Back in 2008, American playwright Tracy Letts scooped the prize pool. His new play August Osage County moved to Broadway in late 2007 from its original run at the Steppenwolf Theatre in Chicago a few months earlier, only to be hailed by many as the best new American play in a generation. The Broadway production won the 2008 Tony Award for Best Play, lead actress Deanna Dunagan was also awarded a Tony as Best Actress in a Play for her portrayal of Violet Weston, while the play itself won a Pulitzer.
In the theatre, August Osage County looked very naturalistic, reminding us of some of the great plays of yesteryear such as Albees’ Whos Afraid of Virginia Woolf? or O’Neill’s Long Day’s Journey Into Night. Yet at times it was also a melodrama, a domestic comedy, a tragicomedy, a black comedy, a soap opera, perhaps even a sitcom with a very dark edge, and even at the playwright’s own admission an allegory for life under the Bush administration. Like the best of Shakespeare’s works, August Osage County had a number of subplots occurring, some obvious, other merely suggested. While it was not everyone’s cup of tea, the play was nevertheless a runaway commercial and critical success everywhere it played.
And now, along comes the film. When you base a film on a multi-award winning play, it is always going to arrive with a lot of commotion. In this instance, for better or worse, Letts has adapted his own play for the screen. With a strong cast that includes Meryl Streep as Violet Weston (the matriarch of the family), Julia Roberts as her eldest daughter Barbara, along with Ewen McGregor and Juliette Lewis in the supporting cast, August Osage County should pack just as powerful a punch on the big screen as it did in the theatre. But does it?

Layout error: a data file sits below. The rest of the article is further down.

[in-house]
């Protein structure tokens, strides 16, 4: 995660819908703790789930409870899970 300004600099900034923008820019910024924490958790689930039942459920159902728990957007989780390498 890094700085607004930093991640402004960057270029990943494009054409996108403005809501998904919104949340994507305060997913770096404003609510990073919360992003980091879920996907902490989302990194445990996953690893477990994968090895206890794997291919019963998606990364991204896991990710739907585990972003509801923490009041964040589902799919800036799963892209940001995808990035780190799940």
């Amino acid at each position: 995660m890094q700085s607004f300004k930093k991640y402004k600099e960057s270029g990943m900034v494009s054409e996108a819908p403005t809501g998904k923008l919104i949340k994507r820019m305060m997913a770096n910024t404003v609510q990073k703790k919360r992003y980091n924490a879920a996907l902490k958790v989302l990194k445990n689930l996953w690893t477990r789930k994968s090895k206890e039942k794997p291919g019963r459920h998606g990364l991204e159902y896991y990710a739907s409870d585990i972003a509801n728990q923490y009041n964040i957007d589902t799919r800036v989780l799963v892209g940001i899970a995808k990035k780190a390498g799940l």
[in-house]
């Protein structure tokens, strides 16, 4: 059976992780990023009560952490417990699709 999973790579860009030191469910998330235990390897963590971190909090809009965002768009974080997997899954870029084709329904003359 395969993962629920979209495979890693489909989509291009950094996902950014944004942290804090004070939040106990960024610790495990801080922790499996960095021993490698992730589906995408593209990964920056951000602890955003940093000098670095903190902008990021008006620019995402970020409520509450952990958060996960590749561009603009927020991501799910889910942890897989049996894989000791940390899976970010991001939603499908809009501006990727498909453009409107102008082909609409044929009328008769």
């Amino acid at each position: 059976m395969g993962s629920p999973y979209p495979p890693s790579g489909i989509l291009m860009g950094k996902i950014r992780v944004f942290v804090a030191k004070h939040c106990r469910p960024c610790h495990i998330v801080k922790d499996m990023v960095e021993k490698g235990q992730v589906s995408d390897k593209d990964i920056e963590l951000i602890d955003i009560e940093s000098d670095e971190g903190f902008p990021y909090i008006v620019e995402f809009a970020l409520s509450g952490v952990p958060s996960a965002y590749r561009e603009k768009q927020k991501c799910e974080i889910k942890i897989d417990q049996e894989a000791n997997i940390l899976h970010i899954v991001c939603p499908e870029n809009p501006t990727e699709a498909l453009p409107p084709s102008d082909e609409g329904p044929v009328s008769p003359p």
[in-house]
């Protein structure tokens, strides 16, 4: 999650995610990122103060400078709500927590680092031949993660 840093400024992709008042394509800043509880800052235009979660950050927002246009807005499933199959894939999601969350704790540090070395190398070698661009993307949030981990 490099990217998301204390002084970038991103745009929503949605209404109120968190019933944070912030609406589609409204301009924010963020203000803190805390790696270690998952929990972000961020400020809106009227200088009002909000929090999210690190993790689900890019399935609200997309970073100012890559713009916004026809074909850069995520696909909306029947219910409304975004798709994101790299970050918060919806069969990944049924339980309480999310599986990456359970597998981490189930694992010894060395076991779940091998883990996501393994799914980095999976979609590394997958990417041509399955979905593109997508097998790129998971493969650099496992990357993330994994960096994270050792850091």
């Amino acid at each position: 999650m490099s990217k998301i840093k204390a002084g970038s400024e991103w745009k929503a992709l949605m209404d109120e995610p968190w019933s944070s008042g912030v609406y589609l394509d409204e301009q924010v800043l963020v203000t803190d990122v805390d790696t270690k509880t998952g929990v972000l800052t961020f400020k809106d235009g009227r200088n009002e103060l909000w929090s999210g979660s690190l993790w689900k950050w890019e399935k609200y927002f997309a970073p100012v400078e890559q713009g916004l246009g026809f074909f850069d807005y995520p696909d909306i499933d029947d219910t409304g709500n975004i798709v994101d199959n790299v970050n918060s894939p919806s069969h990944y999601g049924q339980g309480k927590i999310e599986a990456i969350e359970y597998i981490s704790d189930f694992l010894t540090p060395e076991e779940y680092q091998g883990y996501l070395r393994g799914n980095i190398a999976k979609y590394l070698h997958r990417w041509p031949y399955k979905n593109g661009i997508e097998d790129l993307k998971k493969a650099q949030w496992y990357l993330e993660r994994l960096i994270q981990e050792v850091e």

While local readers of The Drama Teacher will have to wait until New Year’s Day to see the film, August Osage County has already opened in America to mixed reviews. It is generally agreed Streep and Roberts perform at or near their very best. While a few have suggested Streep is overly theatrical in the film, you could argue her role asks for it. A three-hour stage play has been cut down to just over two hours on screen. One thing is very clear to me so far – after reading dozens of early American reviews of the film, I am yet to find a film reviewer who saw the play in the theatre, hence, while not essential, a comparison with the stage version of the story cannot be made. At the very least, I’ll be asking my senior Drama students to hop along and see August Osage County for a lesson in quality acting (and an insight into how a highly dysfunctional family behaves).
Comment below and share your thoughts if you have seen the film. Of particular interest is anyone who has seen both the stage play and the film August Osage County.